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NUOVE PROPOSTE FARMACOLOGICHE IN ANESTESIA   Freefree

Minerva Anestesiologica 1999 May;65(5):239-44

Copyright © 1999 EDIZIONI MINERVA MEDICA

lingua: Inglese

Why, how and when to monitor neuromuscular function

Viby-Mogensen J.

Department of Anaesthesia and Intensive Care, Copenhagen University Hospital, H:S Rigshospitalet - Copenhagen, Denmark


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Background. Traditionally, anaesthetists evaluate the effect of neuromuscular blocking agents clinically. We observe the fasciculations following injection of succinylcholine, the movements of the reservoir bag, the spontaneous movements of the patient, headlift etc. However, with the advent of new fast acting neuromuscular blocking agents and the increasing awareness of the problems of postoperative residual neuromuscular block there is an mounting understanding of the importance of a more objective assessment of the neuromuscular function during anaesthesia.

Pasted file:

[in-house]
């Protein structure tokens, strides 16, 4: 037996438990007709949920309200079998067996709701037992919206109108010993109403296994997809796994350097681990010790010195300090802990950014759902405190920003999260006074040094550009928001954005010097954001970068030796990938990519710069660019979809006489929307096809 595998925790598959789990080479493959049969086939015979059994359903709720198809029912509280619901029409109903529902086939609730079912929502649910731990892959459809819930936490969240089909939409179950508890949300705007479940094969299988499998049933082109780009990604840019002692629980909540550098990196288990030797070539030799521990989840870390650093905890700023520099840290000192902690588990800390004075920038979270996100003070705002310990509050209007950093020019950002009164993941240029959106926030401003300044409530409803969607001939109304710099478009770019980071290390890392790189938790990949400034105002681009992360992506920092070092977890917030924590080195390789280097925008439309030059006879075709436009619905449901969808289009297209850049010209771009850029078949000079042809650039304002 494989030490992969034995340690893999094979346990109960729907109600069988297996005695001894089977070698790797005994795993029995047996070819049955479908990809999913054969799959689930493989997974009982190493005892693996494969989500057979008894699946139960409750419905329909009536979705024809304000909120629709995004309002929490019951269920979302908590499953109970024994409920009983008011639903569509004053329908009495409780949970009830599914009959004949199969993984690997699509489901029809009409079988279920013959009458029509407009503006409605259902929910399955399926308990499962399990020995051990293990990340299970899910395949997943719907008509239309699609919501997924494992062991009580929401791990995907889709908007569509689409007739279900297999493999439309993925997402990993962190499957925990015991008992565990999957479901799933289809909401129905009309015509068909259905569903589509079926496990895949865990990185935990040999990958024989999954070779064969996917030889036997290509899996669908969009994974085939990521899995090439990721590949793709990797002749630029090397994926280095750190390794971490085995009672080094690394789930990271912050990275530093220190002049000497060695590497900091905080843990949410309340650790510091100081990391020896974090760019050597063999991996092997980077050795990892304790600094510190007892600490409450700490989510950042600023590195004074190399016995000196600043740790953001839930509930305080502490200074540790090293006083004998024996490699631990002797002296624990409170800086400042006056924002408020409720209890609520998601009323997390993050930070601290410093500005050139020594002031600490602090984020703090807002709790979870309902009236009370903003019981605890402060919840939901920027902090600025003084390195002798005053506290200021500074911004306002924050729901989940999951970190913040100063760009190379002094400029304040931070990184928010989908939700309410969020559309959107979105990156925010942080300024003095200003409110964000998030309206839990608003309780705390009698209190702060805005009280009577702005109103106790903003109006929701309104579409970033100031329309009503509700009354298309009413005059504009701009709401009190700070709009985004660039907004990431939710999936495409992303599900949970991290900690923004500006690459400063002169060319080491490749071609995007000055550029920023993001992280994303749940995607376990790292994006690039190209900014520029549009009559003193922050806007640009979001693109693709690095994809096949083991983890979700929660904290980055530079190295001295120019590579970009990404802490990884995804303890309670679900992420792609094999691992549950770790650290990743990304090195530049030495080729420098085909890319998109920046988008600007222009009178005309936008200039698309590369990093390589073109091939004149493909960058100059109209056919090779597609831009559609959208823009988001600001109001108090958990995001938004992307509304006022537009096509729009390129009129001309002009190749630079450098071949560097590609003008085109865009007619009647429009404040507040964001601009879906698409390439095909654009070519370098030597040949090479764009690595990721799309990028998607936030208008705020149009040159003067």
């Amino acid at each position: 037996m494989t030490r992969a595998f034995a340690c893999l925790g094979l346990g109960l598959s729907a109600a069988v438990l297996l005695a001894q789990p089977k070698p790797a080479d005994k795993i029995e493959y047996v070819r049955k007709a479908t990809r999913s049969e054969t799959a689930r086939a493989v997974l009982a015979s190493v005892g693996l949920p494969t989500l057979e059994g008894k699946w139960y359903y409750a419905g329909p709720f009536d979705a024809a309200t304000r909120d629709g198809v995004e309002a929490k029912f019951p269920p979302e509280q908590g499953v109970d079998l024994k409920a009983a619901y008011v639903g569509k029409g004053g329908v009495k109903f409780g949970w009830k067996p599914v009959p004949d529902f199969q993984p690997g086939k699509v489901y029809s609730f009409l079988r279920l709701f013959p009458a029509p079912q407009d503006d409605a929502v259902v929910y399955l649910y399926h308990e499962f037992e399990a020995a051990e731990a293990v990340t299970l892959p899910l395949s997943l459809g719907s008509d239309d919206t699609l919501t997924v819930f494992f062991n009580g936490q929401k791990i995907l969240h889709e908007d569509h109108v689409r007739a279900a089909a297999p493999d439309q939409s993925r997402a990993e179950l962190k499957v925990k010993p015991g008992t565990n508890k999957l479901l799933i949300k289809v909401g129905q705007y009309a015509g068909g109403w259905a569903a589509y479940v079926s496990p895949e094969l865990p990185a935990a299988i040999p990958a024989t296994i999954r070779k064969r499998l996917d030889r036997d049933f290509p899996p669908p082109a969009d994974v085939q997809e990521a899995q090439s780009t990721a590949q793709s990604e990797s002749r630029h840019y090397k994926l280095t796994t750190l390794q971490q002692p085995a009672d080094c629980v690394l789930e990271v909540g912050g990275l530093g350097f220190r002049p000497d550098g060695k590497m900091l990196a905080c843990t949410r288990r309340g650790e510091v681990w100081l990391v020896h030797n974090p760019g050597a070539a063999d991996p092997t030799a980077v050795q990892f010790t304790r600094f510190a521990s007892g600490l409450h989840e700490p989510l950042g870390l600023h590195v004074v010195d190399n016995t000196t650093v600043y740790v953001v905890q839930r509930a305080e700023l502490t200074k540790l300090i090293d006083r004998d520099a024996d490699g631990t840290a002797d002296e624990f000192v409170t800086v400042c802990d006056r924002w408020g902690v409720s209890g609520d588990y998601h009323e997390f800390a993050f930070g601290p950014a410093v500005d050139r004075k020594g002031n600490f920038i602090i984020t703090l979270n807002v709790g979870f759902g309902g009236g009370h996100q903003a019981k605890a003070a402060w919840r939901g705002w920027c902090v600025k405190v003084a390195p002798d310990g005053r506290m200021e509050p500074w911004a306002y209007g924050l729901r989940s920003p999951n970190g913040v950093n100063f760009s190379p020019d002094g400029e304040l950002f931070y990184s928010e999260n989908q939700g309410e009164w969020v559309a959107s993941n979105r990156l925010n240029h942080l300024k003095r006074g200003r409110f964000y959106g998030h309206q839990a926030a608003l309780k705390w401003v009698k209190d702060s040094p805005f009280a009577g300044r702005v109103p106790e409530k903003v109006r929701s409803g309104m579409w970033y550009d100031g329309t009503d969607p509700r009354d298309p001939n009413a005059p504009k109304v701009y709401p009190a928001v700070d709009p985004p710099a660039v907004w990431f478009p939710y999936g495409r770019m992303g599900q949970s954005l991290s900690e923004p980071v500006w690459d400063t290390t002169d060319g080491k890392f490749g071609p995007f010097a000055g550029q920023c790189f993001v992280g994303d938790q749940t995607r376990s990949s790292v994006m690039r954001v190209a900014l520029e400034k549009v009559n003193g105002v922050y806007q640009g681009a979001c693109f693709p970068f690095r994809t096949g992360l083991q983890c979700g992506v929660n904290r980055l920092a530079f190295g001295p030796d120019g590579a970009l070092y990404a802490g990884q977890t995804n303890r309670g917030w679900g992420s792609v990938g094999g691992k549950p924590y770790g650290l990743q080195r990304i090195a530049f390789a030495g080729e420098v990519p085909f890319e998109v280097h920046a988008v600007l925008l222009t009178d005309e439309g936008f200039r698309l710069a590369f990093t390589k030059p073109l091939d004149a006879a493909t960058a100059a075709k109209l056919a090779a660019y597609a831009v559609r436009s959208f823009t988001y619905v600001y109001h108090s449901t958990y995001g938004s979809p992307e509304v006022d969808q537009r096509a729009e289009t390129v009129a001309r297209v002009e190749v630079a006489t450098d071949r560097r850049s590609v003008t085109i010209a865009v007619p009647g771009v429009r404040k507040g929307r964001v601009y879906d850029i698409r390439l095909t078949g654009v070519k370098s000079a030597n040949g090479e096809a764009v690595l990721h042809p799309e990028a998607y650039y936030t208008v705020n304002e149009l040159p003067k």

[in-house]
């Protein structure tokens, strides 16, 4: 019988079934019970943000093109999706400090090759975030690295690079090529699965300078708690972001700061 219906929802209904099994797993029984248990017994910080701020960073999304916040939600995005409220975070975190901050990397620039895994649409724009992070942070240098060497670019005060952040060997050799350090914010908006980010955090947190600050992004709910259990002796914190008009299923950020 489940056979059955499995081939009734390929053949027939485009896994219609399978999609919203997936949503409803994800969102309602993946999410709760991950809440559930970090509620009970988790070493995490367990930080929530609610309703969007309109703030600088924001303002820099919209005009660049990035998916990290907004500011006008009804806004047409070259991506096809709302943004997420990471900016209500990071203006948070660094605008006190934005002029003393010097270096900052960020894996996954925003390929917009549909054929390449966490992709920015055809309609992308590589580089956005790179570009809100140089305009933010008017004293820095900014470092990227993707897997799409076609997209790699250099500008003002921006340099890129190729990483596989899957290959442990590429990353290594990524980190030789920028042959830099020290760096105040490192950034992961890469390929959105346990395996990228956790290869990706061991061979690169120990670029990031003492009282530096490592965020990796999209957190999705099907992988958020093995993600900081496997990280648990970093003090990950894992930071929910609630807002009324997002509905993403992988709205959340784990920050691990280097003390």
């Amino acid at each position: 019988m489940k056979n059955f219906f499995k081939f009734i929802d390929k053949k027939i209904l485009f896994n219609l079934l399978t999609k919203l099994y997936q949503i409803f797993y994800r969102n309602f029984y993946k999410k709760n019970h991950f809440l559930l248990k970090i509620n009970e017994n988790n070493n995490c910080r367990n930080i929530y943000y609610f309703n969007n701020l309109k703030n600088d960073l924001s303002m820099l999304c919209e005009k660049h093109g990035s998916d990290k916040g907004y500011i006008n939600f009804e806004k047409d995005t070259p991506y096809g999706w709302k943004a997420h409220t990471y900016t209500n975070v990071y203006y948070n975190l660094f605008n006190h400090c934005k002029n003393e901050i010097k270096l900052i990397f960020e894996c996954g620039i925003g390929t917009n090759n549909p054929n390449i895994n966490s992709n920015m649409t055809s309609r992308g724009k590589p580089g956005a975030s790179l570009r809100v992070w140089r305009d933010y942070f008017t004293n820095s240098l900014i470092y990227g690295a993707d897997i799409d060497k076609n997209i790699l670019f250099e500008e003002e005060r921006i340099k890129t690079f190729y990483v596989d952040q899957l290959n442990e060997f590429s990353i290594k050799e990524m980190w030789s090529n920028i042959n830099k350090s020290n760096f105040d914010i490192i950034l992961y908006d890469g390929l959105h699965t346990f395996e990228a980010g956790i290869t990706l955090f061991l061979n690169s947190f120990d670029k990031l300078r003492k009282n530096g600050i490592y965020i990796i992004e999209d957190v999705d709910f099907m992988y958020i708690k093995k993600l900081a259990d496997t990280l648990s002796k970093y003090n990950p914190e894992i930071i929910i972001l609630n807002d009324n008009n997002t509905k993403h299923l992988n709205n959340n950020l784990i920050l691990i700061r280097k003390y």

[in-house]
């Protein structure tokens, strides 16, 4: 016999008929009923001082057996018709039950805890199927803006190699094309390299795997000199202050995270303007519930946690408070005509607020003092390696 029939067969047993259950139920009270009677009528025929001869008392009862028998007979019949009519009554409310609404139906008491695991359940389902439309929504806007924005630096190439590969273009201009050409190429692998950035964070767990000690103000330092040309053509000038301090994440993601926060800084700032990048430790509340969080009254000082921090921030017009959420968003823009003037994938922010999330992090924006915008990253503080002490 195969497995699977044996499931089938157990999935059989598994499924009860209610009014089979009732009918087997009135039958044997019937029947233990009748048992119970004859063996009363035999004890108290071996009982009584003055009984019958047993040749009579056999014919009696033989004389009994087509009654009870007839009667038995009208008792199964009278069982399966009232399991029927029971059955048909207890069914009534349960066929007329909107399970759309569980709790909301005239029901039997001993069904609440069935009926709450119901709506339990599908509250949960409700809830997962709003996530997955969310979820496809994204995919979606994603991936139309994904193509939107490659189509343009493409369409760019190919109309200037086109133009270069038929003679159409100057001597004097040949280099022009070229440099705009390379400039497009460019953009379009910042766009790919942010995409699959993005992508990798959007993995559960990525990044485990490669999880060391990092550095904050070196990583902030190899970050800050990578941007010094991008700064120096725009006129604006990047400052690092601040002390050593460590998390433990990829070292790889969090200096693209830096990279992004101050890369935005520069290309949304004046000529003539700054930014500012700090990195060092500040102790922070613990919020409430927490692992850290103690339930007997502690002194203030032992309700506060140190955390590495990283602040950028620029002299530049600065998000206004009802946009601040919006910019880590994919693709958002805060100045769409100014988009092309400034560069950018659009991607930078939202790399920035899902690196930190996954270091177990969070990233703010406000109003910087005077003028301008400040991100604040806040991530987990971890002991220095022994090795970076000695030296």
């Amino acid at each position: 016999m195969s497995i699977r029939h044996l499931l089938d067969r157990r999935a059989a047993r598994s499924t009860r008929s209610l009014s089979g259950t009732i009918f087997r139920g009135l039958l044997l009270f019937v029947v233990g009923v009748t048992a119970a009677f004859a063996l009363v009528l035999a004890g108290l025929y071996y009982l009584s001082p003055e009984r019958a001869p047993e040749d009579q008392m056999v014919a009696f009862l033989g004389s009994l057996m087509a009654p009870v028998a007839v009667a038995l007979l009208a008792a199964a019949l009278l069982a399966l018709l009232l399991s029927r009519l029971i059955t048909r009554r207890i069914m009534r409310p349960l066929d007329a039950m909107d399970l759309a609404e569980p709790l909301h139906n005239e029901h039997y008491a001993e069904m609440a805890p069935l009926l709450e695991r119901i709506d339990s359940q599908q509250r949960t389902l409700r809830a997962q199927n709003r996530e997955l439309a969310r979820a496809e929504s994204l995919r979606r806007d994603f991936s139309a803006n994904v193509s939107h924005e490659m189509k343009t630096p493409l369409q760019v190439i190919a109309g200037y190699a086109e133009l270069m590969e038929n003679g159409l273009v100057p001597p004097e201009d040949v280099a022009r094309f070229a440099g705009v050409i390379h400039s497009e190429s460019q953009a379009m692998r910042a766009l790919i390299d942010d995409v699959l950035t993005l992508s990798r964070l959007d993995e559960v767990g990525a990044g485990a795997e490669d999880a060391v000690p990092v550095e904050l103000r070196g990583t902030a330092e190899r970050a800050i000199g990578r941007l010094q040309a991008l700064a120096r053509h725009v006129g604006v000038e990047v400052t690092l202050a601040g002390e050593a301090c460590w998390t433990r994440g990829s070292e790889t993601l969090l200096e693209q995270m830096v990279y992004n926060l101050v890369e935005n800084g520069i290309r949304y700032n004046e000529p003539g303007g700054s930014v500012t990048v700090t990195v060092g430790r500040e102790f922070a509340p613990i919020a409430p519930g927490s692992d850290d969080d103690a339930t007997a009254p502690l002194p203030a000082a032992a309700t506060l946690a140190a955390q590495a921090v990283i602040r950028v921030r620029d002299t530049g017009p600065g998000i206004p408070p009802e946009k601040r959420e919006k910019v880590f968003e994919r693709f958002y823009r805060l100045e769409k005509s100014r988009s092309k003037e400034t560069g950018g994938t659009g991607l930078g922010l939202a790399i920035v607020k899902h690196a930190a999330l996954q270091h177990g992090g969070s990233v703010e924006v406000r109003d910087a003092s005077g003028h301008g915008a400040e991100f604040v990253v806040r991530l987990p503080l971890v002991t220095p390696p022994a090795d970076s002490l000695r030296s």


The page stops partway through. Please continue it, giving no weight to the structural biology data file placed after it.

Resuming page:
Purpose of lecture. In this lecture I shall give my personal bias on whether or not routine monitoring of neuromuscular function during anaesthesia is essential. Also, I shall try to answer the question “why, how and when should we monitor neuromuscular function during clinical anaesthesia?”

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